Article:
Because structural inequality is historically informed, it often has become so entrenched into society that it is impossible to assign culpability or responsibility for the resulting violence. Within the context of colonisation especially, inequality is so entrenched that it has become invisible and normalised, and consequently may not provoke outrage or dismay from the general population (Reid and Robson 2000:3), (Farmer et al. 2006). Accordingly, in westernised nations, indigenous health disparities are often treated as a result of individual choice, or as a resistance to assimilating into ‘mainstream’ cultural ideals. For example, health disparities experienced by Māori are explained as “any mix of inferior genes, intellect, education, aptitude, ability, effort or luck” (Robson and Harris 2007: 5). 



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These ideas rest upon the facade that we live in a meritocracy in which hard work and skill always create income, health and goodness-that 'all New Zealanders are born with the same opportunities'. This sets up the perception that those on the bottom rung of the social ladder may not be deserving, ‘normal’, willing to be helped or help themselves.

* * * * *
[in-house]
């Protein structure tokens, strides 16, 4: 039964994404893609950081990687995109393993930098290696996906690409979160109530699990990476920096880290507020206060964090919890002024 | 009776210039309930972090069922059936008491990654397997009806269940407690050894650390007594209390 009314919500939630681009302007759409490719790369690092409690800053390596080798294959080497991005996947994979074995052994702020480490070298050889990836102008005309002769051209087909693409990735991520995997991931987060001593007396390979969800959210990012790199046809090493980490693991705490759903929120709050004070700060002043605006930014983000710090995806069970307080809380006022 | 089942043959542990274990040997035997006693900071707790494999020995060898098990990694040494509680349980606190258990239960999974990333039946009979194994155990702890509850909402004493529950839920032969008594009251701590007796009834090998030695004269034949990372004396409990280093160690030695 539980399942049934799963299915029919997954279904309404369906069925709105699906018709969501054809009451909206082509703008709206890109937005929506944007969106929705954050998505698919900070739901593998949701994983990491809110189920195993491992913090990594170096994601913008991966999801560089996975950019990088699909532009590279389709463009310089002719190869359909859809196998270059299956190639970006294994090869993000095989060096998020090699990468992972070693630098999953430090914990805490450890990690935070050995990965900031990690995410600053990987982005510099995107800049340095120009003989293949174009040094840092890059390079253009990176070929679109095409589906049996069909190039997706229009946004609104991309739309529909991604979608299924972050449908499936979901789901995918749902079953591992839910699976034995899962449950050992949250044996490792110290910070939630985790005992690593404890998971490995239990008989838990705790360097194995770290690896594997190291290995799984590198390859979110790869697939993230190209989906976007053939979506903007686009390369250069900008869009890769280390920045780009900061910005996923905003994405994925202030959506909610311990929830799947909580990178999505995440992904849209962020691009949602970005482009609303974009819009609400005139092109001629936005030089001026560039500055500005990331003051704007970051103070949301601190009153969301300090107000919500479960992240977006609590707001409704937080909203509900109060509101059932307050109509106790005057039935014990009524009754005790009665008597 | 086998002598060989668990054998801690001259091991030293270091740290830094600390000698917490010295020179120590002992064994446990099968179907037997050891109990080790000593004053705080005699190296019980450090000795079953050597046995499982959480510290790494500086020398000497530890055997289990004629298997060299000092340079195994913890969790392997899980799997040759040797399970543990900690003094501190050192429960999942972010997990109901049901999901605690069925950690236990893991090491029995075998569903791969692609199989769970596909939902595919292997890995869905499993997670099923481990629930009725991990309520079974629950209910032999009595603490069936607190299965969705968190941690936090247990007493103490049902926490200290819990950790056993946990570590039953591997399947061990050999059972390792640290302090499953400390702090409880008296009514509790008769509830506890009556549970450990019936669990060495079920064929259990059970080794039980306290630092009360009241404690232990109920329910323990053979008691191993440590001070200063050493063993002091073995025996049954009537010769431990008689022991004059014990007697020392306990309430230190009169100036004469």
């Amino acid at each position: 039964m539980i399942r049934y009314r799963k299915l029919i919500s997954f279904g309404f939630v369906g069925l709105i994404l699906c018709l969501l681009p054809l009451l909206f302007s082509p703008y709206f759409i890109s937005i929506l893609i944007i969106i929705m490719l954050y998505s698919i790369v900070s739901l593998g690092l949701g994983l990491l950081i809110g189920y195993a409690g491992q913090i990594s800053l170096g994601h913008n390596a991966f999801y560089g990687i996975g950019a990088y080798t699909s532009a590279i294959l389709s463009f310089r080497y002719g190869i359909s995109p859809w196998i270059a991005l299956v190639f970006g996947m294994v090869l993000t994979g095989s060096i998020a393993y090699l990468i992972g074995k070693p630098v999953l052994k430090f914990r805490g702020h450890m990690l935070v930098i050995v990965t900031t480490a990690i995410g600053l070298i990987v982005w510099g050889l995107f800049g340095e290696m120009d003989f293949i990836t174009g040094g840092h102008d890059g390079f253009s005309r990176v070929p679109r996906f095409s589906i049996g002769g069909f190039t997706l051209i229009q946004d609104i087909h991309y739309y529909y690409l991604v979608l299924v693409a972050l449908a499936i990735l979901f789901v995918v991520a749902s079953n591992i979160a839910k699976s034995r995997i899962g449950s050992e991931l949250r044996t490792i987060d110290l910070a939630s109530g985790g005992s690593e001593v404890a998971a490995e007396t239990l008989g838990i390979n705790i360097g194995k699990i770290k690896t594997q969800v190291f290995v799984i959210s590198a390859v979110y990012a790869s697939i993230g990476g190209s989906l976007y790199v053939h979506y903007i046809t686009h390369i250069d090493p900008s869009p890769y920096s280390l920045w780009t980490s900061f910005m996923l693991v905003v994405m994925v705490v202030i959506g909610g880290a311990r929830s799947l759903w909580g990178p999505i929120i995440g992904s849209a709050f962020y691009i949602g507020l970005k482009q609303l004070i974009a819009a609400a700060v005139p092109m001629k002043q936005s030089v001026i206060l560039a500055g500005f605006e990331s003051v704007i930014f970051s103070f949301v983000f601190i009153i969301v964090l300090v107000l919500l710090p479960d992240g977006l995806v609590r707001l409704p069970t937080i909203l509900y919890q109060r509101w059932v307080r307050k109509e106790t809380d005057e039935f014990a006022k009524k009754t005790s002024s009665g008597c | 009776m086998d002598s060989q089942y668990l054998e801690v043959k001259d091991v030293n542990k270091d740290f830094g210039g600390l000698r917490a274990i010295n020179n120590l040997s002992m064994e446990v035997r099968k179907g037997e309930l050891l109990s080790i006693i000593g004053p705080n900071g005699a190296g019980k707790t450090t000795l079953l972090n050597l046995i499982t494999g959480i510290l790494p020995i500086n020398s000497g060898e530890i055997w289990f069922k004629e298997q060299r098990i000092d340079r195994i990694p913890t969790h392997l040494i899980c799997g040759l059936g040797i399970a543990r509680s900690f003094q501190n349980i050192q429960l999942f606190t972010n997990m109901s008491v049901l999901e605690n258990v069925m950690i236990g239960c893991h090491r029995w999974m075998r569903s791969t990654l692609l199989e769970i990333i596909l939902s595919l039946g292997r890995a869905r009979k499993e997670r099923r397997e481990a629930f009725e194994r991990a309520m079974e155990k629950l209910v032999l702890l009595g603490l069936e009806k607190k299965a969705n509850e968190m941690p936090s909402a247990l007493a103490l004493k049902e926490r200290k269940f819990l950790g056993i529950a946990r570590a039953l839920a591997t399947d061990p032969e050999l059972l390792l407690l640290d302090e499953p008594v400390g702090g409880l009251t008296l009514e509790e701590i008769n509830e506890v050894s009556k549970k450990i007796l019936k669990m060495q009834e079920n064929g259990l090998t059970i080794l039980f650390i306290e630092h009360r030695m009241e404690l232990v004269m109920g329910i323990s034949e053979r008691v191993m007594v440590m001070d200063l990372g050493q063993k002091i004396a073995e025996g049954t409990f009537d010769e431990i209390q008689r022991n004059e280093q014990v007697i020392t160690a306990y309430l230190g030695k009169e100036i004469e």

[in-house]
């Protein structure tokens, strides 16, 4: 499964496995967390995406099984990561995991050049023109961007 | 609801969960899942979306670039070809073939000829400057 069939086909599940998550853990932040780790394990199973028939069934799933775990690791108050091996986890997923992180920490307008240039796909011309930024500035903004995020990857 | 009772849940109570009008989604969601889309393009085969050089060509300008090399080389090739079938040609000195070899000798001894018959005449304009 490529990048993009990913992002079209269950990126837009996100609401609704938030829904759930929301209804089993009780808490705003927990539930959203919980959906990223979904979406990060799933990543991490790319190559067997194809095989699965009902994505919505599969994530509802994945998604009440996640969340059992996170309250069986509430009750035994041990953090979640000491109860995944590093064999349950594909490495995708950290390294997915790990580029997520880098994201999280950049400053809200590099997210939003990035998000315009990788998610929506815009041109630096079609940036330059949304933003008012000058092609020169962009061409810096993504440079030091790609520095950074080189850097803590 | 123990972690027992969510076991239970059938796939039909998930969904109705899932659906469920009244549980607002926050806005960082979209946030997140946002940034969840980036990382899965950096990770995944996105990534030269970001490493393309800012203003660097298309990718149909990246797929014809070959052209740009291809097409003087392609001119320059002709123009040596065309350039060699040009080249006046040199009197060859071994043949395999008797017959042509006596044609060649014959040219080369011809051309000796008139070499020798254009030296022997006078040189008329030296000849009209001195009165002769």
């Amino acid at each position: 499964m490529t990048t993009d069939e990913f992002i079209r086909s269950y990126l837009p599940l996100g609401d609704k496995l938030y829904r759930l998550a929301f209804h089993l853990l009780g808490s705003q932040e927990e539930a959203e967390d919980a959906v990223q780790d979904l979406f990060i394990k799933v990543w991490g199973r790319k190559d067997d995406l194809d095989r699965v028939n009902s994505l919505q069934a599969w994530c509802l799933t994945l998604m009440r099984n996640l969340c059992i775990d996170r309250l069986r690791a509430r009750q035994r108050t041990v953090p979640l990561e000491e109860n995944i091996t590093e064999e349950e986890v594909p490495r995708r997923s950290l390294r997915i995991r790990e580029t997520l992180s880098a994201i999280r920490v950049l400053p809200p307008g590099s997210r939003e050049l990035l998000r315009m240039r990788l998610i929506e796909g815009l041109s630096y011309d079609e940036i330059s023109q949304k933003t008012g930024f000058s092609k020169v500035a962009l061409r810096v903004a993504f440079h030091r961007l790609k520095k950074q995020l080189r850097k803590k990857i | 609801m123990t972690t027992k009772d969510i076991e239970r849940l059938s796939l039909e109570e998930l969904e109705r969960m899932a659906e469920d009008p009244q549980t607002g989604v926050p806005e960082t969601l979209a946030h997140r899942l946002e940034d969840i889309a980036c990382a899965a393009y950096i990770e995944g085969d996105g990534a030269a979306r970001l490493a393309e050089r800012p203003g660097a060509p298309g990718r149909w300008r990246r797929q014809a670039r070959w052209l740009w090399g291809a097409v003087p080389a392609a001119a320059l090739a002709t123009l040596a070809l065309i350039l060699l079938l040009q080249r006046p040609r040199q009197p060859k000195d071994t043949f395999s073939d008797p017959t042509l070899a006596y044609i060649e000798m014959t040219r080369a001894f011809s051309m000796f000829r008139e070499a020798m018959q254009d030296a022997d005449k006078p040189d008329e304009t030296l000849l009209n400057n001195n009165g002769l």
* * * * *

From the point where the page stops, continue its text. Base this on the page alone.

Therefore, drawing attention away from social and structural ethnic/racial inequalities, such as evidence showing that health inequalities are experienced by Māori across all economic brackets and therefore cannot be understood merely in reference to economic inequality or lifestyle. For example, He Ritenga Whakaaro: Māori Experiences of Health Services reports that Māori experience higher disability and morbidity rates and yet have less access to health, rehabilitation and disability services than non-Māori. Reid and Robson also state that Māori “receive lower levels of health services and poorer quality of service” than other ethnicities in our national population (2000: 5). Harris and colleagues have shown in their study, that there is a strong relationship between experiences of racism and poor health, including overall lower physical functioning, poorer mental health, tobacco use and cardiovascular disease. This study also highlights that Māori are almost ten times more likely to experience multiple types of racism in New Zealand than European/Others (Harris et al. 2006).